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Carnegie Mellon University TRAJECTORY MODIFICATION TECHNIQUES IN COVERAGE PLANNING By - Sanjiban Choudhury (Indian Institute of Technology, Kharagpur, India) Sanjiv Singh (Carnegie Mellon University, USA)

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About the Institute…

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… and the robots

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Motivation

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Problem At Hand NO – GO AREAS New outgrowths

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Sample Field

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Main aspects of work Handling new obstacles without re-planning. Ensuring all routes respect curvature constraints. Optimal turnings without entering “no-go” areas.

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Current Approaches Exact Cellular Decomposition - Trapezoidal Decomposition (F.P. Preparata and M.I. Shamos, Computational Geometry: An Introduction, 1991) - Boustrophedon Decomposition (H. Choset and P. Pignon, Coverage path planning: The boustrophedon decomposition, 1997) - Split and Merge Method (T.Oksanen and A.Visala, Path Planning Algorithms for Agricultural Field Machines, 2007)

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Split and Merge Method

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Problems with the approach Obstacles are not handled efficiently. Requires extra pre-determined spaces for turning, known as headlands. Headlands have to be provided externally by operator.

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Problem with obstacles Re-planning required Distribution of cells completely changed Trivial cases may have over-complicated solutions.

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Headlands They are pre-determined and taken to be a considerably large enough value to allow turning. No optimization of headland width with respect to – Curvature Constraints – Obstacle profile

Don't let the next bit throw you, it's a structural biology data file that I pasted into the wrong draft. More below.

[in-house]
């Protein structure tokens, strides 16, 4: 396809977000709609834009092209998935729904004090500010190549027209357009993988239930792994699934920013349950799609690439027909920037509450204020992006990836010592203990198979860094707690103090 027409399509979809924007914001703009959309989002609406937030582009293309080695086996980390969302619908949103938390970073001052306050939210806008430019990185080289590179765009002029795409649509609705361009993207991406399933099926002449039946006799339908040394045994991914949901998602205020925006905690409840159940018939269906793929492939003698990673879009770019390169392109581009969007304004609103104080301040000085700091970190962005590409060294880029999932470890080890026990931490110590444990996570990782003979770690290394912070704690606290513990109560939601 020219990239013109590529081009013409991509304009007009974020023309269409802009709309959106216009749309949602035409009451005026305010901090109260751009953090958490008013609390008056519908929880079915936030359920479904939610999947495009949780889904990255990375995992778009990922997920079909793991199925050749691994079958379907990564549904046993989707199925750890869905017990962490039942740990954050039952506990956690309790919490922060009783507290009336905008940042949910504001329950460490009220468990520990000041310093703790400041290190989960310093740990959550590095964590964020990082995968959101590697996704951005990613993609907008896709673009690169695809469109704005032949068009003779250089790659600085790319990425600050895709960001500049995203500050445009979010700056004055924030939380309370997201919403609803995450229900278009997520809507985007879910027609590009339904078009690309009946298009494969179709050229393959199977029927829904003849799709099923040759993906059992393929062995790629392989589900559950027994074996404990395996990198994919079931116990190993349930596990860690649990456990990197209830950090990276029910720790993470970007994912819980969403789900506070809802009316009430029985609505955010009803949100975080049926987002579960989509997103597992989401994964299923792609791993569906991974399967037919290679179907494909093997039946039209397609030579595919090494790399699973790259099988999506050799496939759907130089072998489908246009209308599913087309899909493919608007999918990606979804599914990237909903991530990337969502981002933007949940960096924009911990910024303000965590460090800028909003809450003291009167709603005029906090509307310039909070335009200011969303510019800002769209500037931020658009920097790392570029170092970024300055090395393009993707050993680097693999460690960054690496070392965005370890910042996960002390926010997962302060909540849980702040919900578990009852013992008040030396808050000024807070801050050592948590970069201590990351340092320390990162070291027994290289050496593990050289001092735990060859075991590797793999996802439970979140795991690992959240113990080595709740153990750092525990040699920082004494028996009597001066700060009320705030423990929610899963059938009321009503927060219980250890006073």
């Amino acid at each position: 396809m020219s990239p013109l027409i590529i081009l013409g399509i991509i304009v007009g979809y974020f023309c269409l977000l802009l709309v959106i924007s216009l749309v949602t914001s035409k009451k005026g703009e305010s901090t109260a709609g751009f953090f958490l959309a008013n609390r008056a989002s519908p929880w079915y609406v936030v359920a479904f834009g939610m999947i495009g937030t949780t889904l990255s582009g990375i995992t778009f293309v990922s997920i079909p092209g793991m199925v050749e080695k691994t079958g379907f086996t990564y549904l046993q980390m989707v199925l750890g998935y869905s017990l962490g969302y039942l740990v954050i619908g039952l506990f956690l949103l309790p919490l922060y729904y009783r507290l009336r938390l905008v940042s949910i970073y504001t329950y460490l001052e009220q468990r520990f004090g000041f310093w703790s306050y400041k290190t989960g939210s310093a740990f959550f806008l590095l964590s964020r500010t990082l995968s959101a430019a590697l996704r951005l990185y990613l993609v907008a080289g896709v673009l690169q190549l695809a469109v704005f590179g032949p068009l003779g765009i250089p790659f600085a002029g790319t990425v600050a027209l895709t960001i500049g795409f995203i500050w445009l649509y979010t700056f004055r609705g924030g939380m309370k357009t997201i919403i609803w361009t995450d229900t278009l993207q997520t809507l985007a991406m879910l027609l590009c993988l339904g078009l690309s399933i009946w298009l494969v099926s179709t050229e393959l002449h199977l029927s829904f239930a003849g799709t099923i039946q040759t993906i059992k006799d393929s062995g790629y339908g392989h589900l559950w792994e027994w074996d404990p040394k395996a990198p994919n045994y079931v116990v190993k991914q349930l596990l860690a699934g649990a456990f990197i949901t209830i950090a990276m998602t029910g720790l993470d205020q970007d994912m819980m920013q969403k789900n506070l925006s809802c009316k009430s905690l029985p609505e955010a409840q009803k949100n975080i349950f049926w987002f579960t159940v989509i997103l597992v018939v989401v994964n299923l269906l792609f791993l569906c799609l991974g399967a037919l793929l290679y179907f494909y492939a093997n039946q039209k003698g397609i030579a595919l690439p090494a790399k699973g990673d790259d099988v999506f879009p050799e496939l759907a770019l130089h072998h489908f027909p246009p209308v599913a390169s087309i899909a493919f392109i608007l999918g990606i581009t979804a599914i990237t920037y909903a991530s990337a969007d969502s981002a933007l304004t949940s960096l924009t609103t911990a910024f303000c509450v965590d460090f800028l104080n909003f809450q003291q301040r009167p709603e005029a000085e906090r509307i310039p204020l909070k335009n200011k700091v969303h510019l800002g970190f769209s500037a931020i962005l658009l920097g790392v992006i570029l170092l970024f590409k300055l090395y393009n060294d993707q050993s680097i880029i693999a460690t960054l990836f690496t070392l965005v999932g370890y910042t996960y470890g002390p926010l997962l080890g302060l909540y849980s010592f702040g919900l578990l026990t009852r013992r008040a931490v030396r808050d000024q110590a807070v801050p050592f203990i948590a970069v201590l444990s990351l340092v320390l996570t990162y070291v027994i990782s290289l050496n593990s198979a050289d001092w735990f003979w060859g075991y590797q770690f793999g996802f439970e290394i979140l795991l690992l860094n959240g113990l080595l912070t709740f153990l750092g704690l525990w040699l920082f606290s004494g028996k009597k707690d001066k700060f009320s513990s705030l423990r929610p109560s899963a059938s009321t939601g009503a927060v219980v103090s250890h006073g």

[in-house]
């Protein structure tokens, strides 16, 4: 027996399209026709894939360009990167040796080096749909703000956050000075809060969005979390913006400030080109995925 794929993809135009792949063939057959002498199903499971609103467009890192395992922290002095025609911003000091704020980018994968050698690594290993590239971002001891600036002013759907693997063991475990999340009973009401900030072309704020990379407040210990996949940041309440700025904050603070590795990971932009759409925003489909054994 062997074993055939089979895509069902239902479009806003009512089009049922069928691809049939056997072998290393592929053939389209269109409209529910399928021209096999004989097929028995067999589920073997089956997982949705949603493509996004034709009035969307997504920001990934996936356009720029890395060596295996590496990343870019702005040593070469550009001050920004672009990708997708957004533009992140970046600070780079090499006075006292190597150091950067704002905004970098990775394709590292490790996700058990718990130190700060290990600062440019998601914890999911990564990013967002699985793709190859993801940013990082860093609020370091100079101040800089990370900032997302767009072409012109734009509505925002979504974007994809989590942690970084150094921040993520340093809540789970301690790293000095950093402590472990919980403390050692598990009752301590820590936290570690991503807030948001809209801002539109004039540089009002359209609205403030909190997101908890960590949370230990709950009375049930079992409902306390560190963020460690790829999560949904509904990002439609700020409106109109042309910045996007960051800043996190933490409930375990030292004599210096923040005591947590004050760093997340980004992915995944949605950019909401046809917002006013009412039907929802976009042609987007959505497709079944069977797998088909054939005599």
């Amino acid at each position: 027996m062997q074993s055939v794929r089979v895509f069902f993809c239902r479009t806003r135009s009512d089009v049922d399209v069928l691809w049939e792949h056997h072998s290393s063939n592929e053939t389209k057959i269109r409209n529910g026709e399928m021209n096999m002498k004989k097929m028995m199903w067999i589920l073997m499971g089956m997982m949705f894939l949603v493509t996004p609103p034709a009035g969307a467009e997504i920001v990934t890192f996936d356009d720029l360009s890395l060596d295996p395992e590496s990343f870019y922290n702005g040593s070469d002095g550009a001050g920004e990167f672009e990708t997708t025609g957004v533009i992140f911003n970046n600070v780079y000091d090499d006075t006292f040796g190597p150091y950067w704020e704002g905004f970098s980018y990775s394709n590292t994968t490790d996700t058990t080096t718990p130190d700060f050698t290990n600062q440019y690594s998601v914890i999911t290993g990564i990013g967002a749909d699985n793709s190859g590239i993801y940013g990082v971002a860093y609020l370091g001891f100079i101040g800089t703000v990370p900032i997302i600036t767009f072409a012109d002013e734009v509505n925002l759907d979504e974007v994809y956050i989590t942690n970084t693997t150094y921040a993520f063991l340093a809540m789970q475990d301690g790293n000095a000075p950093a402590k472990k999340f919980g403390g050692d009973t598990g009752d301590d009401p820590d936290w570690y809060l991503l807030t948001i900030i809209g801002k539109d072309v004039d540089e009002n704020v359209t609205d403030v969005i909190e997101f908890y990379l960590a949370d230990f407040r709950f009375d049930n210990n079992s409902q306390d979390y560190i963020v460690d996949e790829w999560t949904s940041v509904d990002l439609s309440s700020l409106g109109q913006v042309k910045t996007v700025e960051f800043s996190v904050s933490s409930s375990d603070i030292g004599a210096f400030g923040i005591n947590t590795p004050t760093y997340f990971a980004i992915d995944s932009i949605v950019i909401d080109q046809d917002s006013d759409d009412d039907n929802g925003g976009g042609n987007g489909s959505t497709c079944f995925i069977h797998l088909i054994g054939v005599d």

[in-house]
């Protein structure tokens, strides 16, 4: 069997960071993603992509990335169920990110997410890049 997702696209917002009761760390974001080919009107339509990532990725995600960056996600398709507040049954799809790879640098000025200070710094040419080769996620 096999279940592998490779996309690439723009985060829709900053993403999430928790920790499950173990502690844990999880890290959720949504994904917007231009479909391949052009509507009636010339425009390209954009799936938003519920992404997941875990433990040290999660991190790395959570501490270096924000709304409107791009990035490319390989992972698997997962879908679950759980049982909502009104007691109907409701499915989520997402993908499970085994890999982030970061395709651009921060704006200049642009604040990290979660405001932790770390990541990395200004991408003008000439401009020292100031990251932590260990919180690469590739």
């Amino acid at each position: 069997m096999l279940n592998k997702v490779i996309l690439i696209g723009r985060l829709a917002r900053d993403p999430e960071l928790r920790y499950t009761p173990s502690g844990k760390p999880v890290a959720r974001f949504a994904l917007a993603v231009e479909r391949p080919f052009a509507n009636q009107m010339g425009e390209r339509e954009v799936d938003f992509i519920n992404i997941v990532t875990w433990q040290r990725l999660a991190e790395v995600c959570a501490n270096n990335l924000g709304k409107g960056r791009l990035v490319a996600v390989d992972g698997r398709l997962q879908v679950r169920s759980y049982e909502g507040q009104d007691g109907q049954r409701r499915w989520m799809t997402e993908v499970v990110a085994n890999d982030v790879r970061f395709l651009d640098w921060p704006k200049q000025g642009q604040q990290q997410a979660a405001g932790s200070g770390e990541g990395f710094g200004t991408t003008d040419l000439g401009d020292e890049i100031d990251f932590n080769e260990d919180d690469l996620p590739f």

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Modified Solution

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‘Bending’ Lines Each track is represented as a B-spline Tracks are subjected to forces by 1. Obstacles 2. Curvature of track 3. Interaction forces between tracks

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Vector fields

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Modification of curves Splines are used because of their local modification property. Knot intervals containing the obstacle are modified.

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Algorithm 1. A track passing through the obstacle is taken. 2. Knots are inserted appropriately. 3. Energy associated with each knot interval is calculated. 4. Points corresponding to the knots are acted upon by forces given by the energy gradient.

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Knot insertion This part frozen These points span over a distance of (π/2)*R to alter INITIAL heading These points span over a distance of (π/2)*R to alter FINAL heading These points carry the curve over obstacles

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Knot insertion This part frozen These points span over a distance of (π/2)*R to alter INITIAL heading These points span over a distance of (π/2)*R to alter FINAL heading These points carry the curve over obstacles

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Energy of tracks Each track has an energy associated with it.

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Movements of spline points

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Head to head comparisons